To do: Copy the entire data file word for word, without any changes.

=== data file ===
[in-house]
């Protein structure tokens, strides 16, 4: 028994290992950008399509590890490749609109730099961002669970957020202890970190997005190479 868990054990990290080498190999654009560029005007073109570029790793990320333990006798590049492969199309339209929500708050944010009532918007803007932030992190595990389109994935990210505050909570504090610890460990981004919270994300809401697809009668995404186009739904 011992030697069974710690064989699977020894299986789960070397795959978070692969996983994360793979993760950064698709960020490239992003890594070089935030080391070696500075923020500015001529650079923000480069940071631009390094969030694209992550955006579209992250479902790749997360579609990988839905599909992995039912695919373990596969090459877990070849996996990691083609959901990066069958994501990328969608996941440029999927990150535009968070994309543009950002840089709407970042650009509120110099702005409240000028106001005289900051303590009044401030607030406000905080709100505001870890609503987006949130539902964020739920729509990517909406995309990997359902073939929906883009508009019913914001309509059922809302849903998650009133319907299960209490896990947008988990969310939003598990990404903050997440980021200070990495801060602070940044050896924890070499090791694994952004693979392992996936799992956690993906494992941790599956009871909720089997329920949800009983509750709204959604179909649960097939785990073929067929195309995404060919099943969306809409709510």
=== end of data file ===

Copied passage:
[in-house]
């Protein structure tokens, strides 16, 4: 028994290992950008399509590890490749609109730099961002669970957020202890970190997005190479 868990054990990290080498190999654009560029005007073109570029790793990320333990006798590049492969199309339209929500708050944010009532918007803007932030992190595990389109994935990210505050909570504090610890460990981004919270994300809401697809009668995404186009739904 011992030697069974710690064989699977020894299986789960070397795959978070692969996983994360793979993760950064698709960020490239992003890594070089935030080391070696500075923020500015001529650079923000480069940071631009390094969030694209992550955006579209992250479902790749997360579609990988839905599909992995039912695919373990596969090459877990070849996996990691083609959901990066069958994501990328969608996941440029999927990150535009968070994309543009950002840089709407970042650009509120110099702005409240000028106001005289900051303590009044401030607030406000905080709100505001870890609503987006949130539902964020739920729509990517909406995309990997359902073939929906883009508009019913914001309509059922809302849903998650009133319907299960209490896990947008988990969310939003598990990404903050997440980021200070990495801060602070940044050896924890070499090791694994952004693979392992996936799992956690993906494992941790599956009871909720089997329920949800009983509750709204959604179909649960097939785990073929067929195309995404060919099943969306809409709510």